In order to escape categorization Llinás explores features of African traditions, such as facial painting, patterns in textile arts and mixed media, which were then overlooked by the Western eye centered exclusively on mask and sculpture. As should be evident at this point color, if not to be neglected, is far from being the only issue. Another important one is rhythm, considered as a close companion to Black Arts but much more difficult to be put in evidence. For Llinás it was not just a metaphor - too easily to be associated with some ubiquitous "drumming in the bushes of the Dark Continent". He had some musical training, even though he complained of his lack of "rhythmic feeling". But his interest in the musical aspect of his work came back through reading Paul Klee's On Modern Art and Anton Ehrenzweig's The Hidden Order of Art. Writing against Gotthold Ephraim Lessing's famous essay, Klee defines the picture as movement fixed at a certain moment, allowing readings in several directions. From Ehrenzweig, Llinás retains the scanning, developed against the background-foreground distinction in the theory of the gestalt, and in particular the idea of the productive fragment. In his analysis of the four introductory notes of Beethoven's 5th Symphony, Ehrenzweig sustains that it is not a melody, conceived as a unity, but a fragment that allows development. His interpretation is quite astonishing: he might call a fragment something that could be read as a motive. The idea reverses the traditional concept of the fragment, understood as a piece randomly and more or less violently removed from a unity. A trace of destruction, it is a reminder of a holistic past which is lost. If we apply this point of view to Llinás' starting point, the abakuá signs, it would mean that the culture they represent cannot be reconstructed. The small unities resulting from this process, which he called "Sign-Forms" (named SF in his sketches), might then be fragments of those signs. However, if fragmentation is "productive" or fruitful, the form results from a liberation process insofar as it is open for new meanings. African polyrhythm, based on patterns which allow a multilayering of independent parallel lines and generally blur the difference between melodic and percussive instruments, might indicate in Llinás' work this opening of the “Sign” through its disarticulation.  This is the reason why his paintings never give the complete melody: the forms seem to be expanding because the edges of the surface interrupt their transformation into neatly closed figures. This openness is what García Vega calls "devastation", his "undermining of language as such" - and what justifies Llinás' uncertainty regarding his text.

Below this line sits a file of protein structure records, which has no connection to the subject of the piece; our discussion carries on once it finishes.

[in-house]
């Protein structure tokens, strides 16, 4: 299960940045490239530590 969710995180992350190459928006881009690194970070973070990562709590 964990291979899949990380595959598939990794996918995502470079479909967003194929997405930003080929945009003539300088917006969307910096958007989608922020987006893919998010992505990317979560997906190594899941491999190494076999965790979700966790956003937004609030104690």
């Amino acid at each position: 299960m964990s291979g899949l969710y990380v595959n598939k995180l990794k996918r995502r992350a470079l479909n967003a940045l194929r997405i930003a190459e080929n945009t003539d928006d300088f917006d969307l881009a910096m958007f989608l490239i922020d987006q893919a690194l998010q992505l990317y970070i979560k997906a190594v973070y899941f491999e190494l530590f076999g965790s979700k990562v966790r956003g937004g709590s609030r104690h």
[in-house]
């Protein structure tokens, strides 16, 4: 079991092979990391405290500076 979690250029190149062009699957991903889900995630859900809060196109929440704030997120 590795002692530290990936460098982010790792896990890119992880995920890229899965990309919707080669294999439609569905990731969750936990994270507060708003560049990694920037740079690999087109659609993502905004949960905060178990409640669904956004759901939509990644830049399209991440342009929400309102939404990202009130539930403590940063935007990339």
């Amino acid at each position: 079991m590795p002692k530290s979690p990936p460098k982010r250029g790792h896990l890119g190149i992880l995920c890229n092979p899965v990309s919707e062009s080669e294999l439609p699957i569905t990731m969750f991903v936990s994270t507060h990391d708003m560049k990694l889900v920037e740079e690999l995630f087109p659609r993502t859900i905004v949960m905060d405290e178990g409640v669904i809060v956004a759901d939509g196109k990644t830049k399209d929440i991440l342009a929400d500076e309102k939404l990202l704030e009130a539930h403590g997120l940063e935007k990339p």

Certainly, in the last few years there is a growing interest in Latin American abstraction, already well known through the concretismo movement in Brazil, and through the kinetic artists promoted in the 1960s, especially by the Denise René Gallery in Paris. An exhibition in the Cisneros Foundation in Miami 2014-15 opens new ways to read this story by putting Latin American abstraction in a global context.[12] Llinás' work was included in a section titled 'Uncommon Senses', where abstraction was linked to "modes of counter-visuality", through the "introduction of many different materials and media as well as the integration and crossovers with other art forms such as theater, music, dance and literature". This seems very close to Llinás' aesthetics. However, we should ask what is meant by the term "counter-visibility" – visibility against what? In his case, the introduction of new materials and media is present in his collage works inspired by the torn billboards  of the French poster designers, as seen in the Black Painting Llinás gave to the Revue Noire in 1996 (see n. 8). This work differs from several "pure" collages in that it shows huge black abakuá-derived signs painted over a billboard background. One might be tempted to interpret the gesture as directed against Western codes. The material Llinás preferred are mainly words or letters, torn in such a way that they are deprived of meaning. Yet there exist several ways of tearing. Sometimes, the fragments are clearly organized with rhythmic intentions. Even more significant is the fact that he applied this practice to his wood engravings, placing a great many wooden fragments in the matrix or by transforming it through variation so that it often got lost in the process. The fragment is the starting point wherever it may originate: in Western, African or (Afro)Cuban culture.